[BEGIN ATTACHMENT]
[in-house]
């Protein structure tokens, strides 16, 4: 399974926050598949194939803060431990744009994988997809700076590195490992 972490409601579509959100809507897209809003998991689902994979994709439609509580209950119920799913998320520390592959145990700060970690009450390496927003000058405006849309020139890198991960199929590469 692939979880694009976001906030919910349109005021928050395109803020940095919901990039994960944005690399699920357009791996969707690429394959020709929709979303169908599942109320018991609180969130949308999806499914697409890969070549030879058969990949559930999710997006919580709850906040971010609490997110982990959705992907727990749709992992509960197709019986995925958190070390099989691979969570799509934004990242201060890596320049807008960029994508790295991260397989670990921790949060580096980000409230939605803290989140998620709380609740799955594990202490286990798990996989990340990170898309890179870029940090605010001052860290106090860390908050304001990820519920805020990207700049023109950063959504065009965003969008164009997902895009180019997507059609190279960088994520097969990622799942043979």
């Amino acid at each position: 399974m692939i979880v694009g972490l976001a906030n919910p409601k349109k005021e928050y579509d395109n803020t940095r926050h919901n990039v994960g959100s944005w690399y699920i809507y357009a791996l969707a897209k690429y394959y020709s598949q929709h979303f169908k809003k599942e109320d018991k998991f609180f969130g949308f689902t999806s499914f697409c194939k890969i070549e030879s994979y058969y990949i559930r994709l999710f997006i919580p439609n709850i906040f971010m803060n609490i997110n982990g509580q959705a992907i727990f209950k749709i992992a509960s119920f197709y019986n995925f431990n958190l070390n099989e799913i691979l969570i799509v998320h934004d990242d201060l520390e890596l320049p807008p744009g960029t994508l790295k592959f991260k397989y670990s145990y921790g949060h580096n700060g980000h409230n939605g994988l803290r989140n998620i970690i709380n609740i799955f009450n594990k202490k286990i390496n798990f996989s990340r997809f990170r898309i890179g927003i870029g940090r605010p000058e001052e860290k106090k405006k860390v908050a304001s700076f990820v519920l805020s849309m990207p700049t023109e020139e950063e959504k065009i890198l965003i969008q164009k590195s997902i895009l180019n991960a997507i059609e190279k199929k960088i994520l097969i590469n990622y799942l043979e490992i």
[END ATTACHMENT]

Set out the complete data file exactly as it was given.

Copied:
[in-house]
């Protein structure tokens, strides 16, 4: 399974926050598949194939803060431990744009994988997809700076590195490992 972490409601579509959100809507897209809003998991689902994979994709439609509580209950119920799913998320520390592959145990700060970690009450390496927003000058405006849309020139890198991960199929590469 692939979880694009976001906030919910349109005021928050395109803020940095919901990039994960944005690399699920357009791996969707690429394959020709929709979303169908599942109320018991609180969130949308999806499914697409890969070549030879058969990949559930999710997006919580709850906040971010609490997110982990959705992907727990749709992992509960197709019986995925958190070390099989691979969570799509934004990242201060890596320049807008960029994508790295991260397989670990921790949060580096980000409230939605803290989140998620709380609740799955594990202490286990798990996989990340990170898309890179870029940090605010001052860290106090860390908050304001990820519920805020990207700049023109950063959504065009965003969008164009997902895009180019997507059609190279960088994520097969990622799942043979």
């Amino acid at each position: 399974m692939i979880v694009g972490l976001a906030n919910p409601k349109k005021e928050y579509d395109n803020t940095r926050h919901n990039v994960g959100s944005w690399y699920i809507y357009a791996l969707a897209k690429y394959y020709s598949q929709h979303f169908k809003k599942e109320d018991k998991f609180f969130g949308f689902t999806s499914f697409c194939k890969i070549e030879s994979y058969y990949i559930r994709l999710f997006i919580p439609n709850i906040f971010m803060n609490i997110n982990g509580q959705a992907i727990f209950k749709i992992a509960s119920f197709y019986n995925f431990n958190l070390n099989e799913i691979l969570i799509v998320h934004d990242d201060l520390e890596l320049p807008p744009g960029t994508l790295k592959f991260k397989y670990s145990y921790g949060h580096n700060g980000h409230n939605g994988l803290r989140n998620i970690i709380n609740i799955f009450n594990k202490k286990i390496n798990f996989s990340r997809f990170r898309i890179g927003i870029g940090r605010p000058e001052e860290k106090k405006k860390v908050a304001s700076f990820v519920l805020s849309m990207p700049t023109e020139e950063e959504k065009i890198l965003i969008q164009k590195s997902i895009l180019n991960a997507i059609e190279k199929k960088i994520l097969i590469n990622y799942l043979e490992i």